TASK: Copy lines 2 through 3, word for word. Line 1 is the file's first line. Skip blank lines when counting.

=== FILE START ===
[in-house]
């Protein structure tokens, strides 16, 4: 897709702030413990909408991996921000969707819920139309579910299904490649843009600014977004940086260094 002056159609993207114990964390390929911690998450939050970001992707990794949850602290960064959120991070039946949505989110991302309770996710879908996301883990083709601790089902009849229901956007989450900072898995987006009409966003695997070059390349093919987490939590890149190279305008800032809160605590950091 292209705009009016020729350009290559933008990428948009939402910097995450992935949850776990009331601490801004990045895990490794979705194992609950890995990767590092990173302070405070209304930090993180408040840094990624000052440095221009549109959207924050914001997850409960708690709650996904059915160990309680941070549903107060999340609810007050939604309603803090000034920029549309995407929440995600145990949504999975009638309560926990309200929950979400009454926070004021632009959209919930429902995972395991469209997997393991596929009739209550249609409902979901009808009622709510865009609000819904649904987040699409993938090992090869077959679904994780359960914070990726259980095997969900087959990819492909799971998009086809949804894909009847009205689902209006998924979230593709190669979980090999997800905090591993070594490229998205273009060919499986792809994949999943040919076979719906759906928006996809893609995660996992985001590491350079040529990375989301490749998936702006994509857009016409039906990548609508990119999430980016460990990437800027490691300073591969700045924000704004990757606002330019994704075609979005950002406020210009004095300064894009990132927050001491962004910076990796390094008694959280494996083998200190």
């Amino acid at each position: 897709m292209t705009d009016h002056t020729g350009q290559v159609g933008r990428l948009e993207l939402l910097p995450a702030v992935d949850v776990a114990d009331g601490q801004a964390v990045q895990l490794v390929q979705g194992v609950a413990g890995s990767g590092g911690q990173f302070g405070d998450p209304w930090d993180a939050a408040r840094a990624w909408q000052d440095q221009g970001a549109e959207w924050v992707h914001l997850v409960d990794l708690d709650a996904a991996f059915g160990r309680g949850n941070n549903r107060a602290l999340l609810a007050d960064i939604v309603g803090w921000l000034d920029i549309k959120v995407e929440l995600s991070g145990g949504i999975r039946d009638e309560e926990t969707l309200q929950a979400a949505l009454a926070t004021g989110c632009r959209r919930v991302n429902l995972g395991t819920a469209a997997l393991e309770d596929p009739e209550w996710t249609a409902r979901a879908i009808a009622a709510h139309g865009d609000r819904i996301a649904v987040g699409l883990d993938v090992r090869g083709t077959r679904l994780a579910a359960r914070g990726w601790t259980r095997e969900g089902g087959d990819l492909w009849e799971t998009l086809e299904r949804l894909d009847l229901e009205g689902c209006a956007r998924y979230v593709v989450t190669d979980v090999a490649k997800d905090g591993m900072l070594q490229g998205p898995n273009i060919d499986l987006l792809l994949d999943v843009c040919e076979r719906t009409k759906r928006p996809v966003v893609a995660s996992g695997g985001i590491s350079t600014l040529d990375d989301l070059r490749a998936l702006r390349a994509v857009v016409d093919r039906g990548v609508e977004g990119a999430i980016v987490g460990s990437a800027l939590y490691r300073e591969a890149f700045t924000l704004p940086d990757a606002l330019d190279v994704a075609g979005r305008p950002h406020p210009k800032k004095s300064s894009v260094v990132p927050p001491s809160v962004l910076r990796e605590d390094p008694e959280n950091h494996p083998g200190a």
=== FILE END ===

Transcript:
């Protein structure tokens, strides 16, 4: 897709702030413990909408991996921000969707819920139309579910299904490649843009600014977004940086260094 002056159609993207114990964390390929911690998450939050970001992707990794949850602290960064959120991070039946949505989110991302309770996710879908996301883990083709601790089902009849229901956007989450900072898995987006009409966003695997070059390349093919987490939590890149190279305008800032809160605590950091 292209705009009016020729350009290559933008990428948009939402910097995450992935949850776990009331601490801004990045895990490794979705194992609950890995990767590092990173302070405070209304930090993180408040840094990624000052440095221009549109959207924050914001997850409960708690709650996904059915160990309680941070549903107060999340609810007050939604309603803090000034920029549309995407929440995600145990949504999975009638309560926990309200929950979400009454926070004021632009959209919930429902995972395991469209997997393991596929009739209550249609409902979901009808009622709510865009609000819904649904987040699409993938090992090869077959679904994780359960914070990726259980095997969900087959990819492909799971998009086809949804894909009847009205689902209006998924979230593709190669979980090999997800905090591993070594490229998205273009060919499986792809994949999943040919076979719906759906928006996809893609995660996992985001590491350079040529990375989301490749998936702006994509857009016409039906990548609508990119999430980016460990990437800027490691300073591969700045924000704004990757606002330019994704075609979005950002406020210009004095300064894009990132927050001491962004910076990796390094008694959280494996083998200190």
């Amino acid at each position: 897709m292209t705009d009016h002056t020729g350009q290559v159609g933008r990428l948009e993207l939402l910097p995450a702030v992935d949850v776990a114990d009331g601490q801004a964390v990045q895990l490794v390929q979705g194992v609950a413990g890995s990767g590092g911690q990173f302070g405070d998450p209304w930090d993180a939050a408040r840094a990624w909408q000052d440095q221009g970001a549109e959207w924050v992707h914001l997850v409960d990794l708690d709650a996904a991996f059915g160990r309680g949850n941070n549903r107060a602290l999340l609810a007050d960064i939604v309603g803090w921000l000034d920029i549309k959120v995407e929440l995600s991070g145990g949504i999975r039946d009638e309560e926990t969707l309200q929950a979400a949505l009454a926070t004021g989110c632009r959209r919930v991302n429902l995972g395991t819920a469209a997997l393991e309770d596929p009739e209550w996710t249609a409902r979901a879908i009808a009622a709510h139309g865009d609000r819904i996301a649904v987040g699409l883990d993938v090992r090869g083709t077959r679904l994780a579910a359960r914070g990726w601790t259980r095997e969900g089902g087959d990819l492909w009849e799971t998009l086809e299904r949804l894909d009847l229901e009205g689902c209006a956007r998924y979230v593709v989450t190669d979980v090999a490649k997800d905090g591993m900072l070594q490229g998205p898995n273009i060919d499986l987006l792809l994949d999943v843009c040919e076979r719906t009409k759906r928006p996809v966003v893609a995660s996992g695997g985001i590491s350079t600014l040529d990375d989301l070059r490749a998936l702006r390349a994509v857009v016409d093919r039906g990548v609508e977004g990119a999430i980016v987490g460990s990437a800027l939590y490691r300073e591969a890149f700045t924000l704004p940086d990757a606002l330019d190279v994704a075609g979005r305008p950002h406020p210009k800032k004095s300064s894009v260094v990132p927050p001491s809160v962004l910076r990796e605590d390094p008694e959280n950091h494996p083998g200190a």